Supporters of a proposed $83 million ballpark for the Pawtucket Red Sox offered four hours of endorsements Thursday night before opponents got a chance to weigh in.
The backers of the plan, which calls for a brand new stadium near Pawtucket's historic Slater Mill, offered two messages to the Senate Finance Committee: that it's time for the state to move past the shadow of 38 Studios and that the new stadium is about more than just minor league baseball.
"It involves development, ancillary development around the ballpark, more downtown development," said PawSox Chairman Larry Lucchino. "We share with the mayor some faith in the future of Pawtucket and northern Rhode Island. And as a baseball team we want to be part of an effort to help revitalize that city."
A series of mayors -- including Jorge Elorza of Providence, Joseph Polisena of Johnston, James Diossa of Central Falls, William Murray of Cumberland, and Don Grebien of Pawtucket -- took turns extolling the proposal. So did the state Commerce Secretary Stefan Pryor, who negotiated the terms of the proposal with the PawSox.
Earlier, hundreds of union members rallied outside and inside the Statehouse to try to build support for the stadium plan. So many people turned out for the hearing that an overflow room was also utilized.
Critics have objected to the inclusion of $38 million of public borrowing as part of the stadium proposal. They also question why taxpayers should subsidize a sports team whose ownership includes a number of wealthy individuals.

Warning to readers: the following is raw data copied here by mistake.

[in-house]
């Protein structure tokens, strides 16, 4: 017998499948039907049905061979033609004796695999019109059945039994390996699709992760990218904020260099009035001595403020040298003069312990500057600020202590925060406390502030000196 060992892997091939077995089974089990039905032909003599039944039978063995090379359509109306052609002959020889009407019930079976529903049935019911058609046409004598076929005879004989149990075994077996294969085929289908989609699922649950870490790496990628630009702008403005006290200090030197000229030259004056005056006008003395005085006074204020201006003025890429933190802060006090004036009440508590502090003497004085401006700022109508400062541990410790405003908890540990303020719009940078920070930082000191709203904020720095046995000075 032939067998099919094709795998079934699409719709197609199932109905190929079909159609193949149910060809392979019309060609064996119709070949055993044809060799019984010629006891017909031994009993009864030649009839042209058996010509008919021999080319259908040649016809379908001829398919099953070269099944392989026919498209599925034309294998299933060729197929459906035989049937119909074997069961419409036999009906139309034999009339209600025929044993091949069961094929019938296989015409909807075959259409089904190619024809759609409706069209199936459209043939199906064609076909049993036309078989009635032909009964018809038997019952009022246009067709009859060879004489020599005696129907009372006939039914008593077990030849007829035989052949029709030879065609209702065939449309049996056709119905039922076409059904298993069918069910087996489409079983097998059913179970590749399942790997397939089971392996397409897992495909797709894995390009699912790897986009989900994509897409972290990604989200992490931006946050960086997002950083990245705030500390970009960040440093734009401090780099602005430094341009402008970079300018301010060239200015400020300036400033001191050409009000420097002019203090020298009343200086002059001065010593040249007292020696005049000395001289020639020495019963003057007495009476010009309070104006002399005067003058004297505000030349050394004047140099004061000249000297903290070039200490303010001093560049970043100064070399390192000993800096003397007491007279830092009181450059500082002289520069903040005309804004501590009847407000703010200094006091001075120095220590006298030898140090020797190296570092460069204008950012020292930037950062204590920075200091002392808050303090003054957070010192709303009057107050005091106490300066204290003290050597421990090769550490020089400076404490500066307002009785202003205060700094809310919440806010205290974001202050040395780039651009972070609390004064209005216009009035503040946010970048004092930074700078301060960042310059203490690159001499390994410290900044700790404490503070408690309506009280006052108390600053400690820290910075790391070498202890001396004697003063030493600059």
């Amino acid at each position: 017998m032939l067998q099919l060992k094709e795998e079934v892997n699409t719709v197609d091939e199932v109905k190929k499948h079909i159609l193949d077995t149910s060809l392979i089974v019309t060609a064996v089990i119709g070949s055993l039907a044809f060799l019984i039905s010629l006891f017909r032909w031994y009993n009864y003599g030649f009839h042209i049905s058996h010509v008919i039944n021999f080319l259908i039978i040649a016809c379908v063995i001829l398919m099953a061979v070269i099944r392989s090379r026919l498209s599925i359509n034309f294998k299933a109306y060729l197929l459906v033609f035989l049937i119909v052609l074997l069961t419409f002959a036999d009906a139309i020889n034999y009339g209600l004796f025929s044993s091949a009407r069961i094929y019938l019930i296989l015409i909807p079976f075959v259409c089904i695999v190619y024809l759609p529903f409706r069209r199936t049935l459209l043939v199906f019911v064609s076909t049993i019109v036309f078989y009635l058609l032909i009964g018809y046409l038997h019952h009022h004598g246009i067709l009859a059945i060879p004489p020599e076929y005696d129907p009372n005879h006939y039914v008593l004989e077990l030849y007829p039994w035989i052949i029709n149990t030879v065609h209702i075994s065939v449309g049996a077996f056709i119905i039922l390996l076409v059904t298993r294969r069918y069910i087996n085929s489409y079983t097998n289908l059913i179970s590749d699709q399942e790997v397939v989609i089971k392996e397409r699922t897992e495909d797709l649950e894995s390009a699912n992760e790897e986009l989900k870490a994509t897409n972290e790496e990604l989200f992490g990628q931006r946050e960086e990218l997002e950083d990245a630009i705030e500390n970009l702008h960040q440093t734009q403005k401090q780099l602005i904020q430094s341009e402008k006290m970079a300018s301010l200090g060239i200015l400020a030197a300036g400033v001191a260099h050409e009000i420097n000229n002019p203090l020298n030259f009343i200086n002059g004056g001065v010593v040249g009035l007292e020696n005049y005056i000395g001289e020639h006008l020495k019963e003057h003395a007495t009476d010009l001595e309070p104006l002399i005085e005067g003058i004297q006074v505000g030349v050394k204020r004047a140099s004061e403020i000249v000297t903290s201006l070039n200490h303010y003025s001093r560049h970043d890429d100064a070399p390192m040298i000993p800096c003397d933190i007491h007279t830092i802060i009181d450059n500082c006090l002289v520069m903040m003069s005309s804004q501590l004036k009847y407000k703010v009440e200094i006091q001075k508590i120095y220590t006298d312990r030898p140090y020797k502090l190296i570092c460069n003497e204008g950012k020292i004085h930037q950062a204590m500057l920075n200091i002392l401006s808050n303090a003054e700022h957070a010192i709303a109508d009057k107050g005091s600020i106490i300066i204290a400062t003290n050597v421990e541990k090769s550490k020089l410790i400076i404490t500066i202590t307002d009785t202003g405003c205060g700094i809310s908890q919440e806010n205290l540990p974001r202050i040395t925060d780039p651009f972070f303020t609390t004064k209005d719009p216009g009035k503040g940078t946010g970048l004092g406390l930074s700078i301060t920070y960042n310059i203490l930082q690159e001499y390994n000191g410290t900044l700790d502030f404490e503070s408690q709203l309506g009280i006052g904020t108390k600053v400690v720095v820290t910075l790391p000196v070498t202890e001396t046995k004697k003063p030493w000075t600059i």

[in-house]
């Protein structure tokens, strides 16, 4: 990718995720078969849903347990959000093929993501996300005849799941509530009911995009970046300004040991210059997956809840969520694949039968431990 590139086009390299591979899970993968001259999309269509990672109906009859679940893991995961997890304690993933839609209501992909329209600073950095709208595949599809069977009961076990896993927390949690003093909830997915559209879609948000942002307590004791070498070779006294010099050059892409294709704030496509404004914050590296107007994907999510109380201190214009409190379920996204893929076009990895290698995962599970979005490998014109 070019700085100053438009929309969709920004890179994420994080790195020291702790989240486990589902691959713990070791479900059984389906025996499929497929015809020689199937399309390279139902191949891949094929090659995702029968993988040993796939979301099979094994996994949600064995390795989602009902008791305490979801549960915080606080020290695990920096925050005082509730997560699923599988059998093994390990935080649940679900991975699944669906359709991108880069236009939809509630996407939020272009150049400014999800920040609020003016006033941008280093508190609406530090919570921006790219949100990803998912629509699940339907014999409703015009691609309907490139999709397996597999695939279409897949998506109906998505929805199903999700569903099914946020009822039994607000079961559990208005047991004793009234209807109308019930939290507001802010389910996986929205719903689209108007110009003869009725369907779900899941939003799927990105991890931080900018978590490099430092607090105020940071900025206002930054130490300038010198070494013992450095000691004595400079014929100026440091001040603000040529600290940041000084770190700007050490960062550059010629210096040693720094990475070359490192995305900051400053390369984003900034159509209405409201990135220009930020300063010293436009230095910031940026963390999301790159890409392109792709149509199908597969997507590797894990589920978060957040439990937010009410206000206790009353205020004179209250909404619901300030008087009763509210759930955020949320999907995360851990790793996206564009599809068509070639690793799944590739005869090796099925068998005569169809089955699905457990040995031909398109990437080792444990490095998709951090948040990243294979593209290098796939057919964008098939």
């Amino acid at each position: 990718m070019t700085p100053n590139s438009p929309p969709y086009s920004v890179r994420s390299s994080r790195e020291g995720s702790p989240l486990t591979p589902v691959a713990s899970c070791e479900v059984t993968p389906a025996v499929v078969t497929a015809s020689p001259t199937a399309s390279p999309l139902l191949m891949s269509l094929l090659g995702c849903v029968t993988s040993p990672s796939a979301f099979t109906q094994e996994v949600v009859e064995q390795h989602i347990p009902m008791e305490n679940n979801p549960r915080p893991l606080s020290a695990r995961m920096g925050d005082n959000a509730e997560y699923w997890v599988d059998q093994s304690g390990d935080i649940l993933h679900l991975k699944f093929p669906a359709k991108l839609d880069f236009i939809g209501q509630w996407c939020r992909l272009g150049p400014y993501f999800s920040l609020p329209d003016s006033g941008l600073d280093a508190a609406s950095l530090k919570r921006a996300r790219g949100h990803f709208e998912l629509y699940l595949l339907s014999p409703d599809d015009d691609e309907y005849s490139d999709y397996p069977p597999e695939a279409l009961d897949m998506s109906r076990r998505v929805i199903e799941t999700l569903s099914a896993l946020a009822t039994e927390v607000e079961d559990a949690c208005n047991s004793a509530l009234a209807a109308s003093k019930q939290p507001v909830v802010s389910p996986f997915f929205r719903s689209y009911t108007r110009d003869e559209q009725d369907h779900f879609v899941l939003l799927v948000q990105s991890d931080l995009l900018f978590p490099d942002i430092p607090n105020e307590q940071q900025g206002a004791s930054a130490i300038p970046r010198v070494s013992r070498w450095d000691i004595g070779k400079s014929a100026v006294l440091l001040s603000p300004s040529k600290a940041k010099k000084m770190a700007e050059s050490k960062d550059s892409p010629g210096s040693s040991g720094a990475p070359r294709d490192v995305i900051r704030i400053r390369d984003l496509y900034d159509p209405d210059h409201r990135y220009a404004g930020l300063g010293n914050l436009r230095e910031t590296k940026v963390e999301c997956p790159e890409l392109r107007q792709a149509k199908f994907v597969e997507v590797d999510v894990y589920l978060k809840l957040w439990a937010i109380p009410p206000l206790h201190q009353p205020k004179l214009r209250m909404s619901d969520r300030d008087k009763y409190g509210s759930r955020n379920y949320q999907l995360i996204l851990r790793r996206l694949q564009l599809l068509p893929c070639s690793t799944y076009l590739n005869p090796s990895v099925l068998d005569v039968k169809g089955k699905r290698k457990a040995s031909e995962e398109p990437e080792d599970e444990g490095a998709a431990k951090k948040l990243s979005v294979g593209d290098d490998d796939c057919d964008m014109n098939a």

Seventy people signed up to speak as part of the hearing, but the formal witness list didn't come into play until about 10 pm -- four hours after the meeting started.
RI Senate spokesman Greg Pare said opponents did not get an opportunity to speak earlier since the City of Pawtucket was given a chance to outline its case.
Those waiting to testify earlier in the evening included Cranston Republican Steven Frias, who almost unseated House Speaker Nicholas Mattiello from his state rep seat last year. In a lengthy written commentary, Frias makes the case that public subsidies for sports stadiums are unwise and that some of the research being used by the state is unreliable.
But a few state senators raised concerns ahead of opponents.
State Senator Frank Ciccone (D-Providence) said lawmakers have gotten email from people who wonder if there’s enough money to go around.
“They’re concerned about the fact that the state is looking at a large deficit, they’re telling us that Pawtucket is looking at a large deficit," Ciccone said. "And we’re trying to bind different taxpayers into a 30-year deal.”
Supporters responded by saying the PawSox stadium will pay for itself over time, and that Rhode Island would lose $2 million a year in tax revenue if the team moves out of state.
The next Senate Finance Committee hearing is September 26 at Tolman High School in Pawtucket. More details on the hearings on the proposal and the hearings can be found on a site created by the Senate.